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Why Have Storms Moved East To West Recently?

Explaining the abnormal storm motions
Posted at 5:44 PM, Jun 07, 2023

In the United States, our weather pattern generally flows from west to east across the nation. Storm systems typically come ashore over the Pacific, move over the western US, emerge into the Great Plains, and drift off into the eastern US. This is around how 90% of our storm systems operate that affect Nebraska. However, as mentioned a few weeks ago with blocking, sometimes our weather pattern can grind to a halt.

That "Omega block" we saw a few weeks ago came back by late May, and has been responsible for the string of hot days with scattered afternoon storms. This pattern continues through the week, but looks to finally break down into this weekend.

Omega Block.PNG
The jet stream on May 24, notice how the jet stream resembles the greek letter Omega?

Through this week, keen observers of the radar and the sky might have observed something curious. Our storms, when they develop, move westward. 90% of the time in Nebraska and Iowa, storms move to the east, northeast, or southwest. (I.e. storms affect Millard before Council Bluffs; Lincoln before Omaha etc.). However, the storms this week have come from the east, in Omaha that meant CB saw the rain first before the Nebraska folks did. Why is this? Well, it has everything to do with the weather pattern we are in.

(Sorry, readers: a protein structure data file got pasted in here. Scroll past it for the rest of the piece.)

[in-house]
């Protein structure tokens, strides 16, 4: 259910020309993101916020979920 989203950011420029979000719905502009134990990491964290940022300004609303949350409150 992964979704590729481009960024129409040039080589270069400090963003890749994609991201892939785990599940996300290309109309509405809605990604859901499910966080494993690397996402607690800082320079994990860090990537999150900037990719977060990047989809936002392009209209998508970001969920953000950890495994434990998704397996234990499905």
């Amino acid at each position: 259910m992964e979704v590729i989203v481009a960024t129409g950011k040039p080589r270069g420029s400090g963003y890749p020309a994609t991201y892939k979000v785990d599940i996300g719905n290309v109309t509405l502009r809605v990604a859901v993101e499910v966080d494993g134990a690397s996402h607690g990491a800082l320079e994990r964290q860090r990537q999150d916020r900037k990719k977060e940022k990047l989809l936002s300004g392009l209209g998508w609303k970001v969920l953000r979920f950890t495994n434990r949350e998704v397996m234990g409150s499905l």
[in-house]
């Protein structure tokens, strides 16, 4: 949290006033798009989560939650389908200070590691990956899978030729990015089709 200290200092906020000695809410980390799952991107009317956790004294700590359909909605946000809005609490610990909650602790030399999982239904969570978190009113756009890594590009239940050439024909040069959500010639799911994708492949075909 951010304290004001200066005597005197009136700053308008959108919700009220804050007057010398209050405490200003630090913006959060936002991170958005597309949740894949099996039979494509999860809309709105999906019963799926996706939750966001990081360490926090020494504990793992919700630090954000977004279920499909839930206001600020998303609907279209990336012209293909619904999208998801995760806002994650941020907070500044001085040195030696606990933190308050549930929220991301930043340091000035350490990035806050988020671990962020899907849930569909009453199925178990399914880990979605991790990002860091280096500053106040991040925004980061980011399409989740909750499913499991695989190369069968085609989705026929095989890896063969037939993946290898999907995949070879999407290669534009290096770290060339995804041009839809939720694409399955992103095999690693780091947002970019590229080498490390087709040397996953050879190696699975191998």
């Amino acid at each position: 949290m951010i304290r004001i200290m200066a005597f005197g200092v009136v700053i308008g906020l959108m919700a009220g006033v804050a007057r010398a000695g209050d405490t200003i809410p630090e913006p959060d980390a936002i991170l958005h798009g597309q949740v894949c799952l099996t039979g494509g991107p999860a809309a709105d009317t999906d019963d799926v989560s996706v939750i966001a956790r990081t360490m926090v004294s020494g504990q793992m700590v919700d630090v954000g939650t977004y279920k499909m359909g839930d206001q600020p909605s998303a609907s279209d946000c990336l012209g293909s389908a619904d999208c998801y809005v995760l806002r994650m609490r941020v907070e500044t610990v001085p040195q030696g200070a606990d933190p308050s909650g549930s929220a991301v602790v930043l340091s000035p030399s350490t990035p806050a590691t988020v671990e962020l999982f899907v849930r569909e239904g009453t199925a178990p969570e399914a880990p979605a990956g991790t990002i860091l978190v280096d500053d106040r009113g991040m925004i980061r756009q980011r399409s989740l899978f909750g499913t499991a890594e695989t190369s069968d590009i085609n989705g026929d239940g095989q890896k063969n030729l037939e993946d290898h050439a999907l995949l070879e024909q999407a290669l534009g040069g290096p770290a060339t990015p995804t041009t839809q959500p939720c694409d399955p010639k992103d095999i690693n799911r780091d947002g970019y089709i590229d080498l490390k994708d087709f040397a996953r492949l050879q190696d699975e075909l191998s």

Storms tend to follow the herd of the wind pattern, and only occasionally steers away from the flow. Since the wind normally flows west-to-east across the country, this explains the storm motion to the east.

Recall in the blog about omega blocking that a central feature of it (literally) is a large dome of high pressure that pushes the jet stream well to the north over Canada. In this current iteration of the pattern, that high pressure system sits on the North Dakota/Canada border. One low pressure system sits in the northeast, the other near California.

Remember that areas of high pressure tend to flow clockwise, and areas of low pressure tend to flow counter-clockwise. Because that high pressure sits to our north, the flow around that high pressure over Omaha is from the east around it. Since storms tend to follow that flow, they are moving from east to west.